|Syntactic Confectionery Delight|
Re^6: Precedence design question...'x' & arithby perl-diddler (Hermit)
|on Jul 06, 2013 at 06:44 UTC||Need Help??|
You go on and on, about what might happen, but can't come up with one example where it is a problem? Are you familiar with the term F.U.D.?
I can see now that you don't care to prove your point, by providing any concrete examples that would show me the follow of my ways -- you just wish
to say 'no' and think that this isn't thought out. The more you argue the point without coming up with any good reasons why it's a problem the more you are making the argument that this issue is being well vetted.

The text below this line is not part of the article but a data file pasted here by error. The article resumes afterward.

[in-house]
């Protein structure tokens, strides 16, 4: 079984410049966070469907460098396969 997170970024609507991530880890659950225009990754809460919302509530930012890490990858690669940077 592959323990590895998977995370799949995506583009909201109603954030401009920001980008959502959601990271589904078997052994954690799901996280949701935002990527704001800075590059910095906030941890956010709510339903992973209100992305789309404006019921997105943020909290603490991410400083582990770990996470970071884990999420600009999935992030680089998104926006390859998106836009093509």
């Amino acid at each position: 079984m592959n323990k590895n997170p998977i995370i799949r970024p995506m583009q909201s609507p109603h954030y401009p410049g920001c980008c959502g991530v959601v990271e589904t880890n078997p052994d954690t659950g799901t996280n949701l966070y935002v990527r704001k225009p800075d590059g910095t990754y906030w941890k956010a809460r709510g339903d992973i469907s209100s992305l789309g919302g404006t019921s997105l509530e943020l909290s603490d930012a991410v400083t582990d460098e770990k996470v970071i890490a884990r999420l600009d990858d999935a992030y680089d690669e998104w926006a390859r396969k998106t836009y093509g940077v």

Leaving original content above for reference.
I asked a question what would happen or what would be the impact of a particular design change. Instead of any specific examples, I got FUD.
On top of that people actually got annoyed when I called the morass of negativity that spewed out what it was -- in light of there being no cases to support any problems.
Someone else claims burden of proof is on person advocating for change.
I examined the possible cases -- noted that the only behavior change would be to allow a useful behavior in what previously would fail.
That is the proof. Before, with no change, nothing worked -- it fails. With the change, you get useful, positive behavior. So in ANY use case, at worst, you could get some other failure and be no worse off than before.
But with the change, you get positive and useful output.
How can you call that an absence of proof?